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Message-ID: <199804022104.QAA06018@access4.digex.net>
Date: Thu, 2 Apr 1998 16:04:16 -0500
Reply-To: Southeast Asia Discussion List <SEASIA-L@msu.edu>
Sender: Southeast Asia Discussion List <SEASIA-L@msu.edu>
From: Alex G Bardsley <bardsley@ACCESS.DIGEX.NET>
Subject: Fwd: MY,IN: No Aceh bases, assures KL (StraitsTimes)
To: Multiple recipients of list SEASIA-L <SEASIA-L@msu.edu>

X-URL: http://straitstimes.asia1.com/pages/stmal1.html

No Aceh bases, assures KL

By Brendan Pereira, The Straits Times,
2 April 1998

KUALA LUMPUR - MALAYSIA does not want to offend its neighbours by allowing illegal immigrants to use the country as a base for separatist activities, said Deputy Home Minister Datuk Tajol Rosli Ghazali.

The government valued its good ties with Indonesia, Thailand and Philippines and wanted to maintain them, he added.

Addressing the issue of Acehnese who say that they are political refugees, he said that Malaysia regarded all Indonesians who entered the country without proper documents as illegal immigrants.

The most important thing for us is to maintain good relations with Indonesia.

At the same time, we do not want these people who claim to be political refugees to turn our country into their bases. This can, in turn, affect relations with our neighbours.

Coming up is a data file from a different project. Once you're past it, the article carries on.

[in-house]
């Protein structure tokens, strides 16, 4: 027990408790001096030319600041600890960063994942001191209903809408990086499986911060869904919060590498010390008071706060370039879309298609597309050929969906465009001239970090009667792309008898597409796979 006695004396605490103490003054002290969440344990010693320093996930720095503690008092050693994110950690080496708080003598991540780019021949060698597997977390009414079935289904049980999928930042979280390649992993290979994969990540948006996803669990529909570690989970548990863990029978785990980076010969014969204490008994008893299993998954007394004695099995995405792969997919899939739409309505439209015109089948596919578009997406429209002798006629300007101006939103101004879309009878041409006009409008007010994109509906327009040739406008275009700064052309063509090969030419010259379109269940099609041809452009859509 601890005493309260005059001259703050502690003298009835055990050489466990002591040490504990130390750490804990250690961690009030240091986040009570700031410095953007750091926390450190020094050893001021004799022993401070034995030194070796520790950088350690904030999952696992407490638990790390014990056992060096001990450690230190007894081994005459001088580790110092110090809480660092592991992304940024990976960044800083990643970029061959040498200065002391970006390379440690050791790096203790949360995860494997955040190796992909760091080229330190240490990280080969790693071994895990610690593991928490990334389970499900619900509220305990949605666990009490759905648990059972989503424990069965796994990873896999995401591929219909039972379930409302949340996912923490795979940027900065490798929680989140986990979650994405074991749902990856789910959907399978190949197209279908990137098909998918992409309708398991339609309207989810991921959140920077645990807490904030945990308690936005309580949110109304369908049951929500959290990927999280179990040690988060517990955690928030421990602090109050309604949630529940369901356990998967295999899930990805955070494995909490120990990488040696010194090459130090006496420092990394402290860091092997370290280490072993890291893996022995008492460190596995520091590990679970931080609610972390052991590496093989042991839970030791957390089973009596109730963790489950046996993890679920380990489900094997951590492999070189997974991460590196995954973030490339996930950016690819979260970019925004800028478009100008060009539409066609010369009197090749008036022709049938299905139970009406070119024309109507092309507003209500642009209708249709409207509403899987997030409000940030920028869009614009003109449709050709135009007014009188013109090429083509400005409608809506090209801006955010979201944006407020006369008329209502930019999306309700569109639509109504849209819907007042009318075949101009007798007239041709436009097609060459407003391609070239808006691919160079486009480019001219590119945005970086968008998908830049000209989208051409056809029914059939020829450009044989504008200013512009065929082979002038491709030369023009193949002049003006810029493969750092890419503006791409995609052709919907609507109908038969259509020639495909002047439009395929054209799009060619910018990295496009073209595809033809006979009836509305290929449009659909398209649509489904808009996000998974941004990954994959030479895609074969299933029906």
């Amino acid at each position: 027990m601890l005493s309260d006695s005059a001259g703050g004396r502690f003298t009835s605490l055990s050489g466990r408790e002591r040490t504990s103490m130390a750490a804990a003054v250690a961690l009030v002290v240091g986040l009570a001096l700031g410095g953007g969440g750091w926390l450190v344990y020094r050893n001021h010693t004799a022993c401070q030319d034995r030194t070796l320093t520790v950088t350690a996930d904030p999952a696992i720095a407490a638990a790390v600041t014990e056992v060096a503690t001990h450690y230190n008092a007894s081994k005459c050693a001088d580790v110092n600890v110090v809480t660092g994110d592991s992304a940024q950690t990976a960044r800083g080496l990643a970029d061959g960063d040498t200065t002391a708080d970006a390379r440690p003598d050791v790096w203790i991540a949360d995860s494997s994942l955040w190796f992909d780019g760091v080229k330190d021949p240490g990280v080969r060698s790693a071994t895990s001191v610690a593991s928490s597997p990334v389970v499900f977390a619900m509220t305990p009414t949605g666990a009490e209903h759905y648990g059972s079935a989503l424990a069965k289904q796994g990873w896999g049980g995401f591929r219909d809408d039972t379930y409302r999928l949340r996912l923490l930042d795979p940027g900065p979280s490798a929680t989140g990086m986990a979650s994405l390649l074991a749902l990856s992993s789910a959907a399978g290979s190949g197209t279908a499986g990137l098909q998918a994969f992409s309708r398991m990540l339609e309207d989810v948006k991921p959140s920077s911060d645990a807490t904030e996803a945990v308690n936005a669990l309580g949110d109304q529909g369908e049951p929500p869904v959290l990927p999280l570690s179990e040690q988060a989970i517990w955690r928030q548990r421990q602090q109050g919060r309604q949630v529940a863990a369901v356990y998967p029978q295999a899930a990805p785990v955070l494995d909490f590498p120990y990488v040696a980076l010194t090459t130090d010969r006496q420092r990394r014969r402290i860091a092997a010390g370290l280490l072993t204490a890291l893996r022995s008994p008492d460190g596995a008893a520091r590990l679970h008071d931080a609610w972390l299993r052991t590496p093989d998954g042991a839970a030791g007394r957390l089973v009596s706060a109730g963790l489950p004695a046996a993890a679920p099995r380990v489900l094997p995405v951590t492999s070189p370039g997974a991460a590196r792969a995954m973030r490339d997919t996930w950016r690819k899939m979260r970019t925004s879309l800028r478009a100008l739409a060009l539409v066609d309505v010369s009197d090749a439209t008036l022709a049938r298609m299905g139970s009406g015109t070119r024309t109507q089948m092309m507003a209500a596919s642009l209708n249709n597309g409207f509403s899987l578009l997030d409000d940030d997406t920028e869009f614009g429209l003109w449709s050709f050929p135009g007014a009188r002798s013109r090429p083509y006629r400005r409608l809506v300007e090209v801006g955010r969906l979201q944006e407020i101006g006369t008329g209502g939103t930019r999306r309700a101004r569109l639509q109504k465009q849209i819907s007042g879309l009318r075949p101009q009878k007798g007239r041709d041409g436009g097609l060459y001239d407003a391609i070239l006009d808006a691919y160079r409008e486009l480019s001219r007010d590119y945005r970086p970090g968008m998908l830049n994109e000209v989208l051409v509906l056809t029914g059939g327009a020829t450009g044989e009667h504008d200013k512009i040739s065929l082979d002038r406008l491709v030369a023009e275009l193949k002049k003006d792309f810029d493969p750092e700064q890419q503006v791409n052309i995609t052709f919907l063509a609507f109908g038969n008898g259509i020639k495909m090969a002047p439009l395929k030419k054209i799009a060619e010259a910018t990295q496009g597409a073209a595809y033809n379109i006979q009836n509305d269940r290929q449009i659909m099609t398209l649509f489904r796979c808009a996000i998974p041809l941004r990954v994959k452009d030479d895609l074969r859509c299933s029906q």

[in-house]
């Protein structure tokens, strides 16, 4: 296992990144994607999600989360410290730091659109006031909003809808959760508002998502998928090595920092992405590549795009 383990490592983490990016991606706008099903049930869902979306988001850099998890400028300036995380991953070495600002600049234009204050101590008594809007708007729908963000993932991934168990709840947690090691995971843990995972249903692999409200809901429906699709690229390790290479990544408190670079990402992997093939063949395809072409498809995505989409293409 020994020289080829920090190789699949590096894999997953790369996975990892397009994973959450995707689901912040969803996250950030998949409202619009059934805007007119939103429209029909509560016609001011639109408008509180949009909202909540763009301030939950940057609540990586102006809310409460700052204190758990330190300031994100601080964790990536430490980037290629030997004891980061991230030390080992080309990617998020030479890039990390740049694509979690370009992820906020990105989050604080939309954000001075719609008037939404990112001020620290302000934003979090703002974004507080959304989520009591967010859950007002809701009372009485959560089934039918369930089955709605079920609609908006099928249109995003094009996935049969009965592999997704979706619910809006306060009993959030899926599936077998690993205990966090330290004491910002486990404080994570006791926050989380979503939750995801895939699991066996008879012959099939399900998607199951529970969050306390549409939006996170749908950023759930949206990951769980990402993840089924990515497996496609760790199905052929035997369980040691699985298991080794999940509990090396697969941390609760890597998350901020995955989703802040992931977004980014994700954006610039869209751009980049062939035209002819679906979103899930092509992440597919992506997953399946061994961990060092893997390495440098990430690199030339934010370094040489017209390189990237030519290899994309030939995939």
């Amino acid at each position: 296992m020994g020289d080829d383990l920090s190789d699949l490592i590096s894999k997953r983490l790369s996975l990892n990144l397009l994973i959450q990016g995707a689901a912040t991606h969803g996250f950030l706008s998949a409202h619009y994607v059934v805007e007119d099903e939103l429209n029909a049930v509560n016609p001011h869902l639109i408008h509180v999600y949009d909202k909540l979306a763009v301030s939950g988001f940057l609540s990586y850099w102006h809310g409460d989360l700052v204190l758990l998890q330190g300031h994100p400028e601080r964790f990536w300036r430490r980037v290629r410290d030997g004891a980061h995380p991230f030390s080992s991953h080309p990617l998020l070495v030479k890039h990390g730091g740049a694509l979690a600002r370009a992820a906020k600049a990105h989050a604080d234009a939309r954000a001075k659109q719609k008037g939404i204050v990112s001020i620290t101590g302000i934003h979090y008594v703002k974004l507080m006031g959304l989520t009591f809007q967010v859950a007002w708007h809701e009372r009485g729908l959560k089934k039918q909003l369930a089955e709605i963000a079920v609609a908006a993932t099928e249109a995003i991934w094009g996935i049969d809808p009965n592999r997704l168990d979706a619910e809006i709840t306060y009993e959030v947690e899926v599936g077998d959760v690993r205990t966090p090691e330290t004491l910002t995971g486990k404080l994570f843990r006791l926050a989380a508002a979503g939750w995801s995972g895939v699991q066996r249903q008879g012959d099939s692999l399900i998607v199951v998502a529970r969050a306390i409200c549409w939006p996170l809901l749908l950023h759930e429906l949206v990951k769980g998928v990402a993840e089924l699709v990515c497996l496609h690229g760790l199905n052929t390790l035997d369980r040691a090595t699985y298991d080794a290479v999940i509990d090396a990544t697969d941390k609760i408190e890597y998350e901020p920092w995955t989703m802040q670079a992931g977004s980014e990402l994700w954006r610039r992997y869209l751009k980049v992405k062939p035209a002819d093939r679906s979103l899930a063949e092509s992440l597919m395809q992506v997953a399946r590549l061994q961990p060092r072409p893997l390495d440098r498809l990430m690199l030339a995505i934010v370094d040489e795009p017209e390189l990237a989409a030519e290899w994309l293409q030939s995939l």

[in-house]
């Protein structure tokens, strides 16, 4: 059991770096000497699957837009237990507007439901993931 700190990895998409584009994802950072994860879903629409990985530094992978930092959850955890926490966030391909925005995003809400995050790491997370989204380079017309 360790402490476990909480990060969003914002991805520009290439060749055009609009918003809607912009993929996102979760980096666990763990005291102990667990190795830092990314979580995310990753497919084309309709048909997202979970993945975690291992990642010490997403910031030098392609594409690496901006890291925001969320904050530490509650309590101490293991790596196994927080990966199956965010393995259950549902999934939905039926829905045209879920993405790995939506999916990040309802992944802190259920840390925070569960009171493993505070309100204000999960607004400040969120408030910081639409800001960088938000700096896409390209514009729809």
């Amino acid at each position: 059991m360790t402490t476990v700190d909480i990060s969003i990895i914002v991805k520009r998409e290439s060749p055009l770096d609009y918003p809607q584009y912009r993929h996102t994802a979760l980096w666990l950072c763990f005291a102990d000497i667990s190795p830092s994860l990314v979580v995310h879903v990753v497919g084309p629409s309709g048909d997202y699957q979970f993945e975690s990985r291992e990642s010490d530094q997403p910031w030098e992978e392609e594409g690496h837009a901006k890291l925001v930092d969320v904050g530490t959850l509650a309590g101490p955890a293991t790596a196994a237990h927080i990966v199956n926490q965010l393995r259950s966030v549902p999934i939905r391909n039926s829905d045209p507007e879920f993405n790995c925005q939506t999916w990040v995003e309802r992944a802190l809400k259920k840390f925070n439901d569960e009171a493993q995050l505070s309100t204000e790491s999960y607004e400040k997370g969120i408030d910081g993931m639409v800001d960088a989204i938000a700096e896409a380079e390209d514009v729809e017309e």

The minister's comments come as 12 Acehnese illegal immigrants are holed up in the United Nations High Commissioner for Refugees (UNHCR) office here, seeking political asylum.

Last week, hundreds of Acehnese in three detention camps rioted and clashed with security forces trying to send them home.

Following the skirmish and the action of the Acehnese who crashed through the locked gates of the UNHCR, human rights groups and the UN agency for refugees have asked for access into the detention camps.

Datuk Tajol Rosli said that the government had not received a formal request from any organisation to visit the camps.

We will consider their application if they do so. We cannot say that conditions in our detention centres are very good as they are filled to the maximum.

The Straits Times understands that many Acehnese entered the country illegally years ago, and were allowed to stay on temporary passes.

Some of them used the refuge to spread the struggle of Aceh Merdeka, or an independent homeland, much to the displeasure of Malaysian authorities.

To compound matters, the message was sent back to Aceh that Malaysia would grant immigrants from there refugee status. This resulted in boatloads of people crossing the Straits of Malacca.

The question of Malaysia being used as a base for separatist movements came to the fore recently when Thailand accused it of harbouring rebels from the Pattani United Liberation Organisation.

Malaysia denied the charge, and to show its good faith, its police forces have rounded up militants who had crossed the border and handed them over to Thai authorities.